DO-160 Section 1 – Purpose & Applicability
RTCA DO-160 Section 1 requires the equipment performance standards to be specified, which define the minimum functional performance of different categories of equipment. The manufacturer can either adopt an RTCA or EuroCAEMOPS or specify their own equipment specification. These equipment performance standards are required during susceptibility testing to ensure that the equipment continues to function correctly.
DO-160 Section 2 -Definition of Terms -General
RTCA DO-160 Section 2 requires the severity of limits, known as ‘categories’, to be decided. DO-160 lists categories for each test. Note that the category reference is not the same in all tests. Due to the large number of possible categories, they are not listed here but reference should be made to the DO-160 standard and the DO-357 User Guide. The category information can be entered onto the Environmental Qualification Form in DO-160 Appendix A.
DO-160 Section 3 –Conditions of Tests
RTCA DO-160 Section 3 provides the general test requirements: Connection & Orientation of Equipment; Order of Tests, Multiple Test Articles; Combining Tests; Environmental Conditions; Test Equipment; Multiple Unit Equipment; EUT Configuration for Susceptibility Tests.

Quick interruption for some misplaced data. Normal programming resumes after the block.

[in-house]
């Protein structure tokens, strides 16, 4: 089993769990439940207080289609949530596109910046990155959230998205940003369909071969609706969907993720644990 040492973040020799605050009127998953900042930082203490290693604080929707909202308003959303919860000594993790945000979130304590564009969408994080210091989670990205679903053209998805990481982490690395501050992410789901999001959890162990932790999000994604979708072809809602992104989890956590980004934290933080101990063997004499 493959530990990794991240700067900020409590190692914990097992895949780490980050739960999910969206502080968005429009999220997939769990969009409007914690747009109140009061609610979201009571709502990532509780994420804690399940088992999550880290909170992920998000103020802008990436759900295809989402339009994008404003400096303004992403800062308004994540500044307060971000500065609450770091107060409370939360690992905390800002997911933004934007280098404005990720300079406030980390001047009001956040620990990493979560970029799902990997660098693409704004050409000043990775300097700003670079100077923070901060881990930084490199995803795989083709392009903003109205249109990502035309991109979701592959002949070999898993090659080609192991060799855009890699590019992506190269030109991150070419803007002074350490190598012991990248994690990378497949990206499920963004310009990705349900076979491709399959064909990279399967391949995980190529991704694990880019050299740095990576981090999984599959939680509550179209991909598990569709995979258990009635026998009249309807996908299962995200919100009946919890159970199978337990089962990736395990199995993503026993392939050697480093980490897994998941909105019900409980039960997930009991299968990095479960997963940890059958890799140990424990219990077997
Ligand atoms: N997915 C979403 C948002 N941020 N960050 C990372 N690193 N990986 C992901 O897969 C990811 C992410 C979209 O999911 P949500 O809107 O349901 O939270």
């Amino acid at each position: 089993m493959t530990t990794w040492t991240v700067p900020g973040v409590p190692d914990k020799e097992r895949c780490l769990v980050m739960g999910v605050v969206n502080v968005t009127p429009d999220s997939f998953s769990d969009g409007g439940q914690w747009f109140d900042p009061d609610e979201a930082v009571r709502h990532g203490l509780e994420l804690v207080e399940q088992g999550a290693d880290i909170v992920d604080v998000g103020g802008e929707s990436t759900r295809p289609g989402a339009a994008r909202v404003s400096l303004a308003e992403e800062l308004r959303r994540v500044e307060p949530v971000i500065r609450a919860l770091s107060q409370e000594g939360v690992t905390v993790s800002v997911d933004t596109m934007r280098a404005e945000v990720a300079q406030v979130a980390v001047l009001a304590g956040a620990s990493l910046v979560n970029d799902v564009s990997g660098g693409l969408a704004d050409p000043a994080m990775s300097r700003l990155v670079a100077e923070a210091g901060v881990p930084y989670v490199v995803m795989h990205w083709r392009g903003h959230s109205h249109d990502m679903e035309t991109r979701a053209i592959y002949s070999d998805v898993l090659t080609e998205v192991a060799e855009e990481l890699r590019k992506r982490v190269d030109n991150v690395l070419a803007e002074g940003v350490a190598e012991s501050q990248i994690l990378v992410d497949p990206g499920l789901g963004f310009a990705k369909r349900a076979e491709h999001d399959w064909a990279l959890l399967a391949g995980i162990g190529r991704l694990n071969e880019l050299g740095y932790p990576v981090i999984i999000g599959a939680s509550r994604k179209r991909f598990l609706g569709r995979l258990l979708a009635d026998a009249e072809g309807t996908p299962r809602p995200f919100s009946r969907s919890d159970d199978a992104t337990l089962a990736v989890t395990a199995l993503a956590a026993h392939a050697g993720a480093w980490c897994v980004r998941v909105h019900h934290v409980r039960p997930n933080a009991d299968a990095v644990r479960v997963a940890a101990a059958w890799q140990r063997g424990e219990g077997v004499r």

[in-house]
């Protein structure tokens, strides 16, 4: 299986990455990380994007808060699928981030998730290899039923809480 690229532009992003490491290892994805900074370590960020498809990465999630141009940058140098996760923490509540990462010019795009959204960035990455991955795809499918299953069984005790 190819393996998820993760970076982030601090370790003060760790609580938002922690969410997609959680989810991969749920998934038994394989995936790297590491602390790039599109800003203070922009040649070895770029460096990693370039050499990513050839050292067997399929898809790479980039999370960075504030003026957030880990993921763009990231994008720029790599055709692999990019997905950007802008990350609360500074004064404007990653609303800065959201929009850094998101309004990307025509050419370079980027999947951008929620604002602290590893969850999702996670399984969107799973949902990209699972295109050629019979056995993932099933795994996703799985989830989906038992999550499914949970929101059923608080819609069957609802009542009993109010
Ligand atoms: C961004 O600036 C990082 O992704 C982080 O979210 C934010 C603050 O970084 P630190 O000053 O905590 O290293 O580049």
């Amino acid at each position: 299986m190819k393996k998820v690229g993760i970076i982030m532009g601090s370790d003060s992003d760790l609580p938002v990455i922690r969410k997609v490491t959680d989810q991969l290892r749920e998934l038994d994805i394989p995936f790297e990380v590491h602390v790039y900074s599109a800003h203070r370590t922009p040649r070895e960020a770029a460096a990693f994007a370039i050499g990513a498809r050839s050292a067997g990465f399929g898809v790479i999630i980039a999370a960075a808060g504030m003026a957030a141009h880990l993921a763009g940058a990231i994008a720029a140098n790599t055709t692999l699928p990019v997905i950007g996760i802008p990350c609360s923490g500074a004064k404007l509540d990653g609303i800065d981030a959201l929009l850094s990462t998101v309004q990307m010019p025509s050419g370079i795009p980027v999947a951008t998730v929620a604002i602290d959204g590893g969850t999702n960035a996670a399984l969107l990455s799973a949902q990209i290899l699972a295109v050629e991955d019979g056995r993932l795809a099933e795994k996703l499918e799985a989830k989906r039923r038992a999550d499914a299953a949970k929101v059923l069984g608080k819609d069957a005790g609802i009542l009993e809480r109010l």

This describes how to set up the equipment and the test facility and test equipment requirements. Since these apply to all the environmental tests, some will not be applicable to EMC e.g., combining test conditions.
DO-160 Tests
Section 15 to 25 specify the EMC test requirements: 15. Magnetic Effect; 16. Power Input; 17. Voltage Spike; 18. Audio Frequency Conducted Susceptibility – Power Inputs; 19. Induced Signal Susceptibility; 20. RF Susceptibility (Radiated & Conducted); 21. Emission of RF Energy; 22. Lightning Induced Transient Susceptibility; 23. Lightning Direct Effects; 25. Electrostatic Discharge (ESD).
Some tests are subdivided into multiple sub tests which correspond to separate tests in other standards. When writing test plans it is easier to consider these sub-tests as tests in their own right as they have their own test method and limit. Section 19 is a good example as it comprises five different tests.